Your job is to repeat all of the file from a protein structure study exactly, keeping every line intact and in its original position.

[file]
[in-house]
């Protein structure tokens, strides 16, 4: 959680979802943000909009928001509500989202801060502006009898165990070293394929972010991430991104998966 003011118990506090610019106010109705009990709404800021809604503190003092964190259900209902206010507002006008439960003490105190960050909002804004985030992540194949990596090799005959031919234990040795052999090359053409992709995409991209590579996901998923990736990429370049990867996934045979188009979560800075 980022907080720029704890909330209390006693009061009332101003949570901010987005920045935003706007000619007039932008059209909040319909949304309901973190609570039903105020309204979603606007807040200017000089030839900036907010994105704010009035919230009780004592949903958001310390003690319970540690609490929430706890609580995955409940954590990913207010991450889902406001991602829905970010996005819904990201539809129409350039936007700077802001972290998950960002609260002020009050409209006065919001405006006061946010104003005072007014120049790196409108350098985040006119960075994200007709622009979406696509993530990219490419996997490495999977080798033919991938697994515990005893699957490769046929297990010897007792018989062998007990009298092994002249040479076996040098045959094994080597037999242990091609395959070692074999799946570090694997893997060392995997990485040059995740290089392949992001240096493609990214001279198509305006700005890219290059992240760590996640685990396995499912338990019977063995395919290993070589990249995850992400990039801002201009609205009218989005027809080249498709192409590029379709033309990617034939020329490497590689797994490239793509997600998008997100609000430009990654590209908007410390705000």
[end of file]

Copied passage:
[in-house]
């Protein structure tokens, strides 16, 4: 959680979802943000909009928001509500989202801060502006009898165990070293394929972010991430991104998966 003011118990506090610019106010109705009990709404800021809604503190003092964190259900209902206010507002006008439960003490105190960050909002804004985030992540194949990596090799005959031919234990040795052999090359053409992709995409991209590579996901998923990736990429370049990867996934045979188009979560800075 980022907080720029704890909330209390006693009061009332101003949570901010987005920045935003706007000619007039932008059209909040319909949304309901973190609570039903105020309204979603606007807040200017000089030839900036907010994105704010009035919230009780004592949903958001310390003690319970540690609490929430706890609580995955409940954590990913207010991450889902406001991602829905970010996005819904990201539809129409350039936007700077802001972290998950960002609260002020009050409209006065919001405006006061946010104003005072007014120049790196409108350098985040006119960075994200007709622009979406696509993530990219490419996997490495999977080798033919991938697994515990005893699957490769046929297990010897007792018989062998007990009298092994002249040479076996040098045959094994080597037999242990091609395959070692074999799946570090694997893997060392995997990485040059995740290089392949992001240096493609990214001279198509305006700005890219290059992240760590996640685990396995499912338990019977063995395919290993070589990249995850992400990039801002201009609205009218989005027809080249498709192409590029379709033309990617034939020329490497590689797994490239793509997600998008997100609000430009990654590209908007410390705000």